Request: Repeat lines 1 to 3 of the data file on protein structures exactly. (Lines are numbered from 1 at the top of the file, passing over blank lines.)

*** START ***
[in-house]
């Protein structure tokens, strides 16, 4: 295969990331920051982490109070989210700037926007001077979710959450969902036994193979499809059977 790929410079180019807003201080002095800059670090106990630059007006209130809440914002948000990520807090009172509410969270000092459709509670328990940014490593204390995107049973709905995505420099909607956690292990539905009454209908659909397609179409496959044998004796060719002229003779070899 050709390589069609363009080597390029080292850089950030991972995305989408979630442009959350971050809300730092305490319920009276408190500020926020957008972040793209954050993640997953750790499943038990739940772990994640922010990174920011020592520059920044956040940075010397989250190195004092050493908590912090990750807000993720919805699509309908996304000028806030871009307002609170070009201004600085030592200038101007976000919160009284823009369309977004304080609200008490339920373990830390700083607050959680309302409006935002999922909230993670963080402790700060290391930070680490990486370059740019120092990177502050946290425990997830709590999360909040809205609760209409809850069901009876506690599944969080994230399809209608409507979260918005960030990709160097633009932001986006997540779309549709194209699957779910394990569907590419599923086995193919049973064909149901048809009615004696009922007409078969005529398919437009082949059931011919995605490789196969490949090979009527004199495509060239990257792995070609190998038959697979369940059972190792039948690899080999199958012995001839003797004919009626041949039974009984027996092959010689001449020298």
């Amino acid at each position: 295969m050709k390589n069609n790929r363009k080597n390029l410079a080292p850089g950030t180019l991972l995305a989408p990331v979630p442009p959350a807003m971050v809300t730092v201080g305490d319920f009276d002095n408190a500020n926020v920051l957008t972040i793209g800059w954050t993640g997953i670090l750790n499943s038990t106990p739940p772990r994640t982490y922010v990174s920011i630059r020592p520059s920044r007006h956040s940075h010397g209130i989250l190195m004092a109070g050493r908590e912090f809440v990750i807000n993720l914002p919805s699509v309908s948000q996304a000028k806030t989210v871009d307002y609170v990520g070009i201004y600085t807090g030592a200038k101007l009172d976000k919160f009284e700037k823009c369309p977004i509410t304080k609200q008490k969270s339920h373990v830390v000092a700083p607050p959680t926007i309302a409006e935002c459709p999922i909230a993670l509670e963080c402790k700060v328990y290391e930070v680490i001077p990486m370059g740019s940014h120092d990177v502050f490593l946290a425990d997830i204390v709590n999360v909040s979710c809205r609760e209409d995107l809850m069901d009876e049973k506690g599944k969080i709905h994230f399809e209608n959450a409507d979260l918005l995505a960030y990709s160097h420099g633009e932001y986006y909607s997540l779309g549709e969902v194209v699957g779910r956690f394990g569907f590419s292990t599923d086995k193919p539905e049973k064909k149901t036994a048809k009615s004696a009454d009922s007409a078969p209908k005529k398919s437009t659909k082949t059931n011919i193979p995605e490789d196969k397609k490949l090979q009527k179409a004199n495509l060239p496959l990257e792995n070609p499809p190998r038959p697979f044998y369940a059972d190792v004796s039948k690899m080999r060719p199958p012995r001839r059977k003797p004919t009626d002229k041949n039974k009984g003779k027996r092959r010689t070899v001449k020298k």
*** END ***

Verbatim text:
[in-house]
């Protein structure tokens, strides 16, 4: 295969990331920051982490109070989210700037926007001077979710959450969902036994193979499809059977 790929410079180019807003201080002095800059670090106990630059007006209130809440914002948000990520807090009172509410969270000092459709509670328990940014490593204390995107049973709905995505420099909607956690292990539905009454209908659909397609179409496959044998004796060719002229003779070899 050709390589069609363009080597390029080292850089950030991972995305989408979630442009959350971050809300730092305490319920009276408190500020926020957008972040793209954050993640997953750790499943038990739940772990994640922010990174920011020592520059920044956040940075010397989250190195004092050493908590912090990750807000993720919805699509309908996304000028806030871009307002609170070009201004600085030592200038101007976000919160009284823009369309977004304080609200008490339920373990830390700083607050959680309302409006935002999922909230993670963080402790700060290391930070680490990486370059740019120092990177502050946290425990997830709590999360909040809205609760209409809850069901009876506690599944969080994230399809209608409507979260918005960030990709160097633009932001986006997540779309549709194209699957779910394990569907590419599923086995193919049973064909149901048809009615004696009922007409078969005529398919437009082949059931011919995605490789196969490949090979009527004199495509060239990257792995070609190998038959697979369940059972190792039948690899080999199958012995001839003797004919009626041949039974009984027996092959010689001449020298």
């Amino acid at each position: 295969m050709k390589n069609n790929r363009k080597n390029l410079a080292p850089g950030t180019l991972l995305a989408p990331v979630p442009p959350a807003m971050v809300t730092v201080g305490d319920f009276d002095n408190a500020n926020v920051l957008t972040i793209g800059w954050t993640g997953i670090l750790n499943s038990t106990p739940p772990r994640t982490y922010v990174s920011i630059r020592p520059s920044r007006h956040s940075h010397g209130i989250l190195m004092a109070g050493r908590e912090f809440v990750i807000n993720l914002p919805s699509v309908s948000q996304a000028k806030t989210v871009d307002y609170v990520g070009i201004y600085t807090g030592a200038k101007l009172d976000k919160f009284e700037k823009c369309p977004i509410t304080k609200q008490k969270s339920h373990v830390v000092a700083p607050p959680t926007i309302a409006e935002c459709p999922i909230a993670l509670e963080c402790k700060v328990y290391e930070v680490i001077p990486m370059g740019s940014h120092d990177v502050f490593l946290a425990d997830i204390v709590n999360v909040s979710c809205r609760e209409d995107l809850m069901d009876e049973k506690g599944k969080i709905h994230f399809e209608n959450a409507d979260l918005l995505a960030y990709s160097h420099g633009e932001y986006y909607s997540l779309g549709e969902v194209v699957g779910r956690f394990g569907f590419s292990t599923d086995k193919p539905e049973k064909k149901t036994a048809k009615s004696a009454d009922s007409a078969p209908k005529k398919s437009t659909k082949t059931n011919i193979p995605e490789d196969k397609k490949l090979q009527k179409a004199n495509l060239p496959l990257e792995n070609p499809p190998r038959p697979f044998y369940a059972d190792v004796s039948k690899m080999r060719p199958p012995r001839r059977k003797p004919t009626d002229k041949n039974k009984g003779k027996r092959r010689t070899v001449k020298k």